Upon review, the Magistrate Judge determined that (1) Defendants were not entitled
to summary judgment for Plaintiff’s failure to exhaust administrative remedies because the
exhaustion of remedies requirement in the Prison Litigation Reform Act (“PLRA”), 42 U.S.C.
§ 1997e, does not apply to suits filed by former prisoners; (2) Defendants were not entitled
to summary judgment on Plaintiff’s due process claim because genuine issues of fact exist
as to whether Defendants failed to protect Plaintiff from Inmate Tyler’s assault; (3)
Defendants were not entitled to qualified immunity on Plaintiff’s § 1983 cause of action
because there is a question of fact as to whether Defendants violated Plaintiff’s
constitutional rights in failing to protect her from violence, and, as such, the court cannot
determine at the summary judgment phase that Defendants’ actions were objectively
reasonable for purposes of granting qualified immunity; and (4) Questions of fact exist
prohibiting the grant of summary judgment on Plaintiff’s remaining claims. (ECF No. 53 at
19-21). Defendants object to the Magistrate Judge’s Recommendation. (ECF No. 54).
First, Defendants object to the Magistrate Judge’s finding that genuine issues of fact
exist as to whether or not Defendants failed to protect Plaintiff from Inmate Tyler. (ECF No.
54). Upon review, the court notes that Defendants essentially restate their arguments set
forth in their memorandum for summary judgment. Nonetheless, the court has conducted
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a de novo review of Defendants’ arguments and finds no error in the Magistrate Judge’s
analysis on this issue. Defendants’ objection is overruled.
Next, Defendants object to the Magistrate Judge’s determination that Plaintiff failed
to exhaust her administrative remedies. The primary question before the court is whether
the PLRA’s exhaustion-of-remedies requirement applies to an action filed by a former
prisoner. The Magistrate Judge, after reviewing the applicable law, concluded that the
exhaustion requirement does not apply to suits filed by former prisoners. The court agrees.
See Wilson v. Hampton Cnty., No. 9:05-1777-PMD, 2005 WL 297725, at *3 (E.S.C. Oct.
31, 2005) (“[I]n light of both the statutory language and the relevant case law from other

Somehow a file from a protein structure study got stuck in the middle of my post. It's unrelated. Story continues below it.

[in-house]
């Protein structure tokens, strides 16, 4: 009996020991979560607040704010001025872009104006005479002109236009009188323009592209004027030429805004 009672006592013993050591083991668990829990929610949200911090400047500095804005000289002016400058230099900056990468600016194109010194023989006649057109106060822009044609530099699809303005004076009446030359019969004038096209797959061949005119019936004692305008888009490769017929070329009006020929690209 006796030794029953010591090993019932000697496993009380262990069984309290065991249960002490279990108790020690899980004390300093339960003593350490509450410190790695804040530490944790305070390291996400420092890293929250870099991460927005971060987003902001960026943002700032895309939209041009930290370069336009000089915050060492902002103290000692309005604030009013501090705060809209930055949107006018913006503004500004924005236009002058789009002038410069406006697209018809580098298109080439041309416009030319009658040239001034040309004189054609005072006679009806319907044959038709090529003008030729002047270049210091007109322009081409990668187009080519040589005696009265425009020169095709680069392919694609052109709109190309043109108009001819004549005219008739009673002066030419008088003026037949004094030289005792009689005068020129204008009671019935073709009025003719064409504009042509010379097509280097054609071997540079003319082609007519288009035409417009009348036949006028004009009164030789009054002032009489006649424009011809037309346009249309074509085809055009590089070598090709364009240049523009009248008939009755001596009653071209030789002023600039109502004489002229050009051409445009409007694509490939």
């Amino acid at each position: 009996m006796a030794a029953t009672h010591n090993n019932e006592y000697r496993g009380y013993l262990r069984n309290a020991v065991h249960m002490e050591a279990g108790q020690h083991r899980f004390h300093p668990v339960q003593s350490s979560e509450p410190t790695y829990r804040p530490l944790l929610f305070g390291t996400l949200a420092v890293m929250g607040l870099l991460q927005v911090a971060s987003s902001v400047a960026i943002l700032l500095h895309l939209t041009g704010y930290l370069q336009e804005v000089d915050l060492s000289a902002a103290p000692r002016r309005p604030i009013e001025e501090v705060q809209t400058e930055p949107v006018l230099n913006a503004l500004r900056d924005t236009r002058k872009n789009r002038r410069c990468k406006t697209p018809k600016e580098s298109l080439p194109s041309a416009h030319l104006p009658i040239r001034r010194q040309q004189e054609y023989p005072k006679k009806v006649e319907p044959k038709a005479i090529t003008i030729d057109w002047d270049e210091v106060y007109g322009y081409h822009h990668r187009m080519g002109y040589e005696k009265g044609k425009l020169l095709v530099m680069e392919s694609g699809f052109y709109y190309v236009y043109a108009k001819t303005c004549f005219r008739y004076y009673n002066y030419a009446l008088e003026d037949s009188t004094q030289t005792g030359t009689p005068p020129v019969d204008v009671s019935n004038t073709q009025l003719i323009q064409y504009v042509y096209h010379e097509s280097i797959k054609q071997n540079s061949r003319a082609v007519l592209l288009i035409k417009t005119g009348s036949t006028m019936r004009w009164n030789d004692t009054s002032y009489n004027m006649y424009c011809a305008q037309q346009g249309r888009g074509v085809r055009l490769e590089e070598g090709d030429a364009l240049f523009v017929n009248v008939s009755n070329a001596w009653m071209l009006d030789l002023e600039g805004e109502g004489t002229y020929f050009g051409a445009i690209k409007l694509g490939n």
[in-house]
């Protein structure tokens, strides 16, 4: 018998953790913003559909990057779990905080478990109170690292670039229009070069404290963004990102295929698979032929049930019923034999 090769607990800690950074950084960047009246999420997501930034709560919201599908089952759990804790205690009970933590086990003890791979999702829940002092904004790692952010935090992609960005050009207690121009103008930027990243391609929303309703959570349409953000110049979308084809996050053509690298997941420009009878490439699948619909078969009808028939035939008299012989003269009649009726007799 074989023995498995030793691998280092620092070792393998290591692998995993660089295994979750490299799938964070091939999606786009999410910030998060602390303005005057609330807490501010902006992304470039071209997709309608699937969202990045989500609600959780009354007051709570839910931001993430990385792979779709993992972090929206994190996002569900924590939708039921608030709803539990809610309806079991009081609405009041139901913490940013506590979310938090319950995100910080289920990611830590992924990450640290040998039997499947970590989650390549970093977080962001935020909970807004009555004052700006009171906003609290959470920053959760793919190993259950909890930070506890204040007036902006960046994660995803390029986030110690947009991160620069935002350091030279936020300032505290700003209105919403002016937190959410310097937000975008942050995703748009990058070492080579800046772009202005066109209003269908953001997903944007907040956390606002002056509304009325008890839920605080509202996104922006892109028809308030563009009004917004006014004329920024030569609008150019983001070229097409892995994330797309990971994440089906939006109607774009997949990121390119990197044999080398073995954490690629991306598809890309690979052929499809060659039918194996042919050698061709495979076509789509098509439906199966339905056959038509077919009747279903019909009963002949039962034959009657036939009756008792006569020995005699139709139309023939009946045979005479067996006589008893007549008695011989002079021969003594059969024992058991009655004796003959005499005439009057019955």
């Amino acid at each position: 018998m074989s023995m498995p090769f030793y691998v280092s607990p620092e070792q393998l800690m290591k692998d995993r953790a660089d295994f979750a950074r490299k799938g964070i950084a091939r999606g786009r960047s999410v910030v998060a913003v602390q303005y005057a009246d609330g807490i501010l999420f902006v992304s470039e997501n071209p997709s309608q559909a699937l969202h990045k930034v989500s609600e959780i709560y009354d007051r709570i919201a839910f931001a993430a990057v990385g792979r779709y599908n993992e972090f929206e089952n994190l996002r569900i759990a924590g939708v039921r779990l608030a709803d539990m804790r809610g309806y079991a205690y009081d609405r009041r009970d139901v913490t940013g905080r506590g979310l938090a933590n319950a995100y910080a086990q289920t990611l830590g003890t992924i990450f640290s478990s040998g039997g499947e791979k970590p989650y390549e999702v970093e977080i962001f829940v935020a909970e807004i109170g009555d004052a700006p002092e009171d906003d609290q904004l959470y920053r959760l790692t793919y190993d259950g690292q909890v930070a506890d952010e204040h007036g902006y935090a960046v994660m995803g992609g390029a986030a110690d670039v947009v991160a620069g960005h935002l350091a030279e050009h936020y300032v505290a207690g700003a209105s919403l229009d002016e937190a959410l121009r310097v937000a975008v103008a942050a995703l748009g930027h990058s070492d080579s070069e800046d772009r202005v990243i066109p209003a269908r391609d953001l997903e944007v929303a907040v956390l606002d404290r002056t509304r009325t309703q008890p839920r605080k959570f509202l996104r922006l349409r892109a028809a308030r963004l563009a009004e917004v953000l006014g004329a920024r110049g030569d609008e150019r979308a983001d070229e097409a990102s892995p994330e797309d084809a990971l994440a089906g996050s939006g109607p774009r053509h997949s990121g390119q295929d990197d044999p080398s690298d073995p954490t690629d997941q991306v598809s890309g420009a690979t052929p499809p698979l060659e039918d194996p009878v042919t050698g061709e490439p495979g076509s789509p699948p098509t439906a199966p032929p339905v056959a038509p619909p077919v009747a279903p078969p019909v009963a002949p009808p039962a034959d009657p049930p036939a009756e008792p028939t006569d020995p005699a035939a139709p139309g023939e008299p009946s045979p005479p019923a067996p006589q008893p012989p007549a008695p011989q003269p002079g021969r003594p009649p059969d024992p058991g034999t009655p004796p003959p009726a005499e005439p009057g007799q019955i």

circuits, the court holds that the exhaustion-of-remedies requirement in the PLRA does not
apply to plaintiffs who file § 1983 actions after being released from prison.”). Defendants’
objection is overruled.
Defendants also object to the Magistrate Judge’s conclusion that genuine issues of
fact exist so as to preclude Defendants’ defense of qualified immunity. The Magistrate
Judge noted that the Eighth Amendment imposes a duty on prison officials to protect
prisoners from violence at the hands of other prisoners. (ECF No. 53 at 19). The
Magistrate Judge found that questions of fact exist as to whether Defendants violated this
constitutional right. Therefore, the Magistrate Judge determined that the court could not
determine at the summary judgment phase, that Defendants’ actions were objectively
reasonable for purposes of granting qualified immunity. Upon consideration, the court is
not persuaded by Defendants’ arguments in support of their defense of qualified immunity.
Instead, the court concurs with the Magistrate that genuine issues of fact exist such that
Defendants are not entitled to qualified immunity. Defendants’ objection is overruled.
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After de novo review of the thorough and well-reasoned Report of the Magistrate
Judge, Defendants’ Objections, the applicable law, and the record in this case, the court
accepts the Report of the Magistrate Judge. Accordingly, the court adopts and
incorporates the Report herein by reference. The court finds that there remain genuine
issues of material fact to be resolved at trial which preclude the granting of summary
judgment in this case. Accordingly, Defendants’ Motion for Summary Judgment is hereby
IT IS SO ORDERED.
Spartanburg, South Carolina
September 18, 2013.
/s/ Mary G. Lewis
United States District Judge